Sound — 10
Wow, talk about something nobody was expecting. In an era of pop-punk and synth-rock, who would have ever guessed that the next hot new band would have been a Hassidic Jew from Brooklyn singing reggae? His sound is a mix of old school Bob Marley reggae, a slight touch of seventies rock and roll that comes out on the tracks Youth and King Without A Crown, and a dash of Israeli folk music sprinkled over every track. Although he is being very much over commercialized as of late, that does not take away from the fact that his sound is unique and refreshing.
Lyrics — 6
The lyrics are heavily influenced by his Judaism study. The song Medley is the best example of this with lyrics such as Burn the sacrifice of pride/And ride on to mount Zion. The thing that bothers me about the Matisyahu's delivery, while very upbeat and catchy, is the feeling that he is trying to impose his believes onto the listener. He does not talk about his experiences, he just tells the listener what not to do and it makes me feel like I'm eight years old again, sitting in Hebrew school class, and trying not to die of boredom while an old man tells me how great God is. I feel that I can't listen to the album more than once in a while or I'll never be able to listen to the album again.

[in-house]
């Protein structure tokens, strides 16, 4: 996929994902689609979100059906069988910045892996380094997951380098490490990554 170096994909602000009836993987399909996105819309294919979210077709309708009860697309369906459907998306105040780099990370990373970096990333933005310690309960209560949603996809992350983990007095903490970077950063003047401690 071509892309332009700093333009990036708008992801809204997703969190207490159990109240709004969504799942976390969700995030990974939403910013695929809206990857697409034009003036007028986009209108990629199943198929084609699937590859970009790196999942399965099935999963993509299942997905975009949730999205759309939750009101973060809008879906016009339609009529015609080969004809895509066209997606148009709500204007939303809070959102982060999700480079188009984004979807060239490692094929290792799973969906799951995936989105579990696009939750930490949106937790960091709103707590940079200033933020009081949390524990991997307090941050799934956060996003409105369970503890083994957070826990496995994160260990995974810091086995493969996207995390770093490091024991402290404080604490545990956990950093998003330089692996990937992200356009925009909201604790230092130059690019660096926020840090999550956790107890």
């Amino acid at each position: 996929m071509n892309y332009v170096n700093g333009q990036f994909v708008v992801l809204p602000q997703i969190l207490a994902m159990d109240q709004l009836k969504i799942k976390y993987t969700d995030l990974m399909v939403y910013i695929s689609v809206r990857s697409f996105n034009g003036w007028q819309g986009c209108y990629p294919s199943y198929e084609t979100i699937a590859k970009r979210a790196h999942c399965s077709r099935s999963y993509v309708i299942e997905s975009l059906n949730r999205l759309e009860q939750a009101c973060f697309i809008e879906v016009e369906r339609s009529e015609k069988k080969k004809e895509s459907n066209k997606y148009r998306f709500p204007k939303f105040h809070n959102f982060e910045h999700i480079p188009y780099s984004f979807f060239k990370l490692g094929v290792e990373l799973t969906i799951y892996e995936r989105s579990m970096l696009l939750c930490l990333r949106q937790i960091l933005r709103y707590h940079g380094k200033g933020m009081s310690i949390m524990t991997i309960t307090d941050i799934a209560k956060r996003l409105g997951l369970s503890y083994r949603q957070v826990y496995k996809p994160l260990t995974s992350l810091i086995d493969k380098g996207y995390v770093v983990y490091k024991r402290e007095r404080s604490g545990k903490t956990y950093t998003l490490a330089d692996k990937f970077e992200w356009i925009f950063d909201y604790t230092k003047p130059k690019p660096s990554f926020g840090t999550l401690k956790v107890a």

Overall Impression — 8
Despite all the preaching and the over commercialization, Youth is still a remarkable album that definitely deserves a listen at least once. Even if you usually do not like reggae, you still may like this album because of how different it is than normal reggae albums. If I lost this album, I think I would have to buy it again just to have this unique piece of musical history in my collection. Although most people seem to treat him like a sideshow oddity, the Crown Prince Of Tel Aviv will persevere to do what he does best, and try to become more than a two hit wonder.